Nepalis will not stop travelling and they will not stop having large gatherings conducting every function like what they see on Indian television serials. Further, with Chinese tourists rising, come April 2021, we would have realised that all the tourism projections that folks were churning out were not correct. In the case of migration, the countries where Nepalis migrate to are dependent on migrants to keep the economy going, therefore, we will see no major reduction in the medium term. These countries in their contingency planning will start looking at having more people as back up as happened when AIDS gripped Africa.

For instance, for cabin crew, there will be an extra crew on standby in case the set gets quarantined. There will be new human intervention at airports, different large gathering places, which will mean more people to man security. Post-9/11 in the world airports and post-26/11 in India, there were new checks established that employed more people.

Of course, in Nepal, the well-connected manpower agencies mostly run by ruling party royalists (they change the parties depending on who is in the government) will be able to eke out some subsidies for themselves. Of course, they need money to subsidise the lavish lifestyle they have been used to living.

Connections Matter
Crises do not deter entrepreneurs, they find new ways to keep themselves afloat. Post-quake and blockade, we saw the type of people who worked hard and the type of people who just stayed at home. This time also, we saw people who were selling clothes or sweets turning into vegetable vendors overnight doing some good business.

Nepali businesses are now dominated by Marwaris and post-2008 rising Bahun business barons, as I write in Unleashing The Vajra. Both these communities are very well connected to the political powers and know how to get around. Among the big guys in these groups, it would be rare to find them not being able to wiggle out the passes to run vehicles during the lockdown. They know how to leverage the white number plate government vehicle and obtain permits for their own. The folks in government can only but support these folks as with their money power which is so important at times of elections, some of these people will be instrumental. So, there are also people who have raked in the money during the crisis as they find new channels to make supplies, defer contracts, claim compensation, avoid paying employee salaries and vendors and figure out new ways of making more money.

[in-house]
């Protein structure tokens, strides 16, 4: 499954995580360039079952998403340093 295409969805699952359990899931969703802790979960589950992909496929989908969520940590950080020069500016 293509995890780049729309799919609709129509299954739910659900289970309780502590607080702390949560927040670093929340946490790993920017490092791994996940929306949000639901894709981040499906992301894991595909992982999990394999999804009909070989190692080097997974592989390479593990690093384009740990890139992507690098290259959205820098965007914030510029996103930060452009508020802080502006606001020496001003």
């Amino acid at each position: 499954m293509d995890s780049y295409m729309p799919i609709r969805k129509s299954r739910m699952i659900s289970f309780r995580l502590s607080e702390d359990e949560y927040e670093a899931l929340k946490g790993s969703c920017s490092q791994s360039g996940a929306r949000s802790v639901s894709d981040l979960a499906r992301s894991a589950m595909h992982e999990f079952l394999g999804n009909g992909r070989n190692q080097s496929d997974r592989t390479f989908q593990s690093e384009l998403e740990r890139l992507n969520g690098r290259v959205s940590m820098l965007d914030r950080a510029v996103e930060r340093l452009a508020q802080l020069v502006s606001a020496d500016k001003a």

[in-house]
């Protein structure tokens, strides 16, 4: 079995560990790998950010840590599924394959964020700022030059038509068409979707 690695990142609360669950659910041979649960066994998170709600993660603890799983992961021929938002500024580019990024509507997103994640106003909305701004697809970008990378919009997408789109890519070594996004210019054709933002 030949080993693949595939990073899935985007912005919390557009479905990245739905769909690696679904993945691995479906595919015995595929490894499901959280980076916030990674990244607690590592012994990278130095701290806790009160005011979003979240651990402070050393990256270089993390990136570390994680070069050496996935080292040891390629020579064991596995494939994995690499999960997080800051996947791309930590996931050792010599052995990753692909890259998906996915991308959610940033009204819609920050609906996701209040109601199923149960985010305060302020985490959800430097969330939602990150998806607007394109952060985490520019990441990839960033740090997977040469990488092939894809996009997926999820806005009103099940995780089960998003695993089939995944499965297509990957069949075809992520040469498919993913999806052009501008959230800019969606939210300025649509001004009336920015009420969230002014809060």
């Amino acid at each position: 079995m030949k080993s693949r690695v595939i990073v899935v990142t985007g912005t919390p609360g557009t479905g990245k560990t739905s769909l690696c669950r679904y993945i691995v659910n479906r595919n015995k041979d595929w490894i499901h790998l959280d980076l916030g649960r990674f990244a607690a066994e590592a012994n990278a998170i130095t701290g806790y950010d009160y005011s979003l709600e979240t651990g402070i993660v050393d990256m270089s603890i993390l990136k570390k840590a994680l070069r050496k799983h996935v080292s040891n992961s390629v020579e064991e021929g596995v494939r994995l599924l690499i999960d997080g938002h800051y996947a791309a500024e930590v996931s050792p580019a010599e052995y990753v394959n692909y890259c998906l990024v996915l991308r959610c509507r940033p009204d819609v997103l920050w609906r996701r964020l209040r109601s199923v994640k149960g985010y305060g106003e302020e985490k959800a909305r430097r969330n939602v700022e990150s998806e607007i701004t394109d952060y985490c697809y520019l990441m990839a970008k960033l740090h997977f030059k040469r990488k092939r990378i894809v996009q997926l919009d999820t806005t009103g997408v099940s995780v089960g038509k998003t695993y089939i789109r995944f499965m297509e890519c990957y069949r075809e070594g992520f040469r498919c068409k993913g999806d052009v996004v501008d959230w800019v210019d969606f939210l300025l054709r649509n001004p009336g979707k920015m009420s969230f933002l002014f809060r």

For many businesses, just handing over relief materials to someone in government and, of course, with social media, having pictures out there are so important because in this country a business person or a professional is judged on how much they are hogging the limelight rather than on how good that person’s business is doing and how much taxes they pay. These people are well organised under cartels and super-cartels and know how to be on the right side of the politicians for business gains.

Nepal’s economy is a complex one to understand as the reason behind the actions of the government and people require a much deeper understanding of the complex nature of our society, our habits, our rent seeking mindset, the dependency on external resources, short term opportunism and our short span of memory.

Until and unless the COVID-19 pandemic infects hundreds of thousands of Nepalis resulting in many deaths and chaos as we saw in Europe or US, this is a passing phase that some will try to learn from, but most will forget like the perils of a natural disaster like the earthquake. I would like to see in September, how much the folks who are selling doomsday prophecies got it right and how much they were wrong.